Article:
BWW Review: THE REVISIONIST at Playhouse On Park
How one defines family can vary greatly from culture to culture and from generation to generation. What that word means to one person may mean something completely different to another. These are lessons learned by Maria and David, cousins from two very different worlds that form the heart of Jesse Eisenberg's THE REVISIONIST, now playing at West Hartford's Playhouse on Park.
David (Carl Howell) is a young, self-involved American writer who is stuck in a "sophomore slump" with his second novel, who has traveled to Szczecin, Poland to get away from his many distractions and revise his overdue manuscript. He stays with his 75 year-old second cousin, Maria (Cecelia Riddett), a holocaust survivor and lonely widow. Maria is thrilled to have someone from her family visit her (something that doesn't happen often) and goes out of her way to play hostess, planning outings and insisting on cooking David meals. David, however, insists he is there to work on his book and (often rudely) rebuffs Maria's offers of hospitality. Over the course of his visit, the two grow closer and in doing so reveal some shocking truths that impact them both in significant ways.
At its heart, THE REVISIONIST is a commentary on how today's generation approaches family connections in a very different way than those that came before them. It is also a study in how, as human beings, we have the capability to define how we see life and, when possible, revise those things that may not fit into our preferred narrative. Like the novel that David is revising, Maria and David carry on lives that perpetuate their story, removing pieces that don't fit and adding others that help paint a particular picture. David sees himself as a misunderstood and underappreciated writer who believes that the thing that is standing in the way of him completing his work is his environment, so he comes to Poland to change it, and hopefully achieve a positive result. Maria keeps photos of her family, many of whom she has never met, all over the house to give her the comfort that her life doesn't offer on its own. She also incessantly answers the phone, even though she knows it will always be a telemarketing scammer, just to feel needed and to have human connection. She even maintains a very awkward relationship with her cab driver, Zenon (Sebastian Buczyk) to fill those human needs for interaction. Ultimately, as David puts it after a very vivid dream "It was real, because it felt real", a sentiment that punctuates the way both of these characters are able to re-define their lives.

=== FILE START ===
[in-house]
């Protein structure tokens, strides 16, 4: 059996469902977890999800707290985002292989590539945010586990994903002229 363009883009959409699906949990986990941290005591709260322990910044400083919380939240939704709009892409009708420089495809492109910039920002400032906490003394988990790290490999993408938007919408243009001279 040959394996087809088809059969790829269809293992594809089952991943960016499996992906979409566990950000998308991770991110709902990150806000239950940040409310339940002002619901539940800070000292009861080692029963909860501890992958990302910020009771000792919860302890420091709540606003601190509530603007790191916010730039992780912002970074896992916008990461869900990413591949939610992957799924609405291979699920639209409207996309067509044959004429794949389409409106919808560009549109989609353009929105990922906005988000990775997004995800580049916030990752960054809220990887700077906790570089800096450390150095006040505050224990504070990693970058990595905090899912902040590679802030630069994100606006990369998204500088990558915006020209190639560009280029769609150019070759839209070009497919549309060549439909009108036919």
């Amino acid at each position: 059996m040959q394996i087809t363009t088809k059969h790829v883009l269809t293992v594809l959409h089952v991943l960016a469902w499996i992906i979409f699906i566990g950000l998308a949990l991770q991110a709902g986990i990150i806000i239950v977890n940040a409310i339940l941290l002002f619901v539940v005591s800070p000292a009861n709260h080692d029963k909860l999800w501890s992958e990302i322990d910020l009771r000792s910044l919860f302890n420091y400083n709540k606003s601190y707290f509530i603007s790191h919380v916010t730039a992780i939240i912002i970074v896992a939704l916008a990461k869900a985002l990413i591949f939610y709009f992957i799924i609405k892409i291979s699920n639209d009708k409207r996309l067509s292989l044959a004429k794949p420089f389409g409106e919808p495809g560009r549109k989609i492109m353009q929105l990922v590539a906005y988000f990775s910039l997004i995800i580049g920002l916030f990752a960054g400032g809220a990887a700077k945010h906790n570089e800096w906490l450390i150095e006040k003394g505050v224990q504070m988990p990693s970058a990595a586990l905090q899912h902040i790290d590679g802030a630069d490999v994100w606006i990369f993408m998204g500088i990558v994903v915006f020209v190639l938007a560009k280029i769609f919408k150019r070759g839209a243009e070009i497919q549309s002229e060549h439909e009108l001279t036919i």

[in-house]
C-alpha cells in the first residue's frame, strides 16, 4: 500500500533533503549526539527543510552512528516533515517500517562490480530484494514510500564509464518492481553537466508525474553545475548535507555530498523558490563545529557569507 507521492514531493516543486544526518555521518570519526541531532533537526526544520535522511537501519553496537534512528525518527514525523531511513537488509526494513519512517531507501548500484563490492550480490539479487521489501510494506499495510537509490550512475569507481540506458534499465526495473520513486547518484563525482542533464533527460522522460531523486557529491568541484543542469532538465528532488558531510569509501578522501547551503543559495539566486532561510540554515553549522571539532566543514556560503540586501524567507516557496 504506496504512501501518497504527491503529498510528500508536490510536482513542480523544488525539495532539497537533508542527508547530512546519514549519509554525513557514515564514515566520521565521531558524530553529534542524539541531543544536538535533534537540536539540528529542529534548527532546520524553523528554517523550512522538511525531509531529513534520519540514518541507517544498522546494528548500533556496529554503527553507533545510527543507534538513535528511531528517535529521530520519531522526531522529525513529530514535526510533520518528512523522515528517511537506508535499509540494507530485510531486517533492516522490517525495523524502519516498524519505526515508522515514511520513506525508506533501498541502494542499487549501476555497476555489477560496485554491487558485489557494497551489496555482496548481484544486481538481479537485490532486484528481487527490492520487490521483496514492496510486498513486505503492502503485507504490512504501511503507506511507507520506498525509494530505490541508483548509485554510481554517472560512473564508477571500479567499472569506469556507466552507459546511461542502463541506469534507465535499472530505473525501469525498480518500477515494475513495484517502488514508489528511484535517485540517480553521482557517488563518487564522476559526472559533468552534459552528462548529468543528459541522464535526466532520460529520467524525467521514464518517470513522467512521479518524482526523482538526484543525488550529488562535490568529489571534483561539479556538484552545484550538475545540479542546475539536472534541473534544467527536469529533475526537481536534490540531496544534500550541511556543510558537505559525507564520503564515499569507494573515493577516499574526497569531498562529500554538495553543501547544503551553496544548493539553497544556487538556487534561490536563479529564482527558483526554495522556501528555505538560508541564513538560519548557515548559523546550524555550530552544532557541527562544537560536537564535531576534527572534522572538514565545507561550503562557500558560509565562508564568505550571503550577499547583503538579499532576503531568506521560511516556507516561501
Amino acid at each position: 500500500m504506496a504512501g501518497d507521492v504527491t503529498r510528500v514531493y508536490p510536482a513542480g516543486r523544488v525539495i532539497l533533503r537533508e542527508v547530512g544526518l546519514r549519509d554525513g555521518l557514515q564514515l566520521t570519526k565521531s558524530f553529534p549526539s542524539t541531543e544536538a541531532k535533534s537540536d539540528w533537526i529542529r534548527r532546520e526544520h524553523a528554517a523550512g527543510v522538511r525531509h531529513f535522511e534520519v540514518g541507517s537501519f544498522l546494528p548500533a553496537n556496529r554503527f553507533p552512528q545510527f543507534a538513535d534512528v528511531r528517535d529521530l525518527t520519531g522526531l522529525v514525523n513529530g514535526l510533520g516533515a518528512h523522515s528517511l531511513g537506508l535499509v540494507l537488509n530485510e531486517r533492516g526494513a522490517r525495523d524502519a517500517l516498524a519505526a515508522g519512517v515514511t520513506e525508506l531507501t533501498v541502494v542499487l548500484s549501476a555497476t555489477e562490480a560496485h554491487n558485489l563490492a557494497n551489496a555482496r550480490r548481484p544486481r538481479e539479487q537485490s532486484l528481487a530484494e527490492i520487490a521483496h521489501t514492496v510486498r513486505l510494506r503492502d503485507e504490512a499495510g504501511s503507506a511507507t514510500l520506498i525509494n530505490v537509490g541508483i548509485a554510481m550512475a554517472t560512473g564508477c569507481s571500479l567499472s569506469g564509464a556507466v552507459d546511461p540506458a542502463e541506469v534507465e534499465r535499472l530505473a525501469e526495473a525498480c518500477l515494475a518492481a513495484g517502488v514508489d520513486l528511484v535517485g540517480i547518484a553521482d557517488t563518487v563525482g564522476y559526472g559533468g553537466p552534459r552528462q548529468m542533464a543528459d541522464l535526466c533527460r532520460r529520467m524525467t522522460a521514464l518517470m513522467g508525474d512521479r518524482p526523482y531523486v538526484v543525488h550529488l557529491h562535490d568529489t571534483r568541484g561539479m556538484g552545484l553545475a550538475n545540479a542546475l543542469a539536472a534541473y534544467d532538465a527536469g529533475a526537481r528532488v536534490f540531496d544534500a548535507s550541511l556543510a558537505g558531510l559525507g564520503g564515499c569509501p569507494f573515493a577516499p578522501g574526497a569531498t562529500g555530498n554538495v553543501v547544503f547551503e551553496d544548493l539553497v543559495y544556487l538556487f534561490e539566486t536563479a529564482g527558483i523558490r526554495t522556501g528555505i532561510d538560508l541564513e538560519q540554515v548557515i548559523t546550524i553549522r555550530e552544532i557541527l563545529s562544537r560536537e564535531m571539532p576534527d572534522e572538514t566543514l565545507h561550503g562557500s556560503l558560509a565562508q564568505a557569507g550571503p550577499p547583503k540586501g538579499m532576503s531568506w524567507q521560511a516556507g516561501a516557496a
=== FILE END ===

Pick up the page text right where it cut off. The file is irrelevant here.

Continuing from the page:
Jesse Eisenberg's script for THE REVISIONIST flows well. It is appropriately humorous at times, but never too much, and it explores with sensitivity the awkward, yet fascinating relationship between these two very different people. Carl Howell's David is self-centered and easily agitated, often turning to marijuana to achieve calm and focus. Mr. Howell is quite believable in his portrayal of David, often with a sense of confusion and frustration at both his inability to complete his work and the actions of his cousin, Maria. As Maria, Cecelia Riddett gives a strong performance, conveying Maria's pure joy at having her family under the same roof and her deep sadness when sharing the story of her family that died in the Holocaust. Both Mr. Howell and Ms. Riddett are at their best during a pivotal scene late in the play where vodka and revealed secrets flip the story on its ear. Though only present in a few scenes, Sebastian Buczyk's Zenon is an enigma of a man who only speaks Polish and because of that remains a bit of a mystery.
THE REVISIONIST is another play that works extremely well in the Playhouse space. With a small cast and a singular setting, the audience is immersed in the story and able to connect and relate to those on the stage from the moment the lights come up. Sasha Bratt's direction is strong and he gradually, yet deftly paints the picture of these two lives and the ups and downs of their relationship. Emily Nichols' apartment setting is realistic and works well on the Playhouse on Park stage, and Joel Abbott's sound design provides a good underscore for the dramatic transitions.
THE REVISIONIST is another strong choice for Playhouse on Park to offer to its audiences. Its exploration of the universal themes of family, human connection and the definition of what is "real" is delivered in a way that is both entertaining and thought-provoking. This is definitely one of those plays that will have audiences discussing and speculating long after the show ends.
THE REVISIONIST runs at Playhouse on Park in West Hartford, CT through April 29th. For more information, call 860-523-5900 ext. 10 or visit www.PlayhouseOnPark.org. Playhouse on Park is located at 244 Park Road, West Hartford, CT 06119
Top Photo: Cecelia Riddett as Maria and Carl Howell as David (Photo courtesy Curt Henderson)
Mid Photo: Sebastian Buczyk as Zenon and Carl Howell as David (Photo courtesy Curt Henderson)
Bottom Photo: Cecelia Riddett as Maria and Carl Howell as David (Photo courtesy Curt Henderson)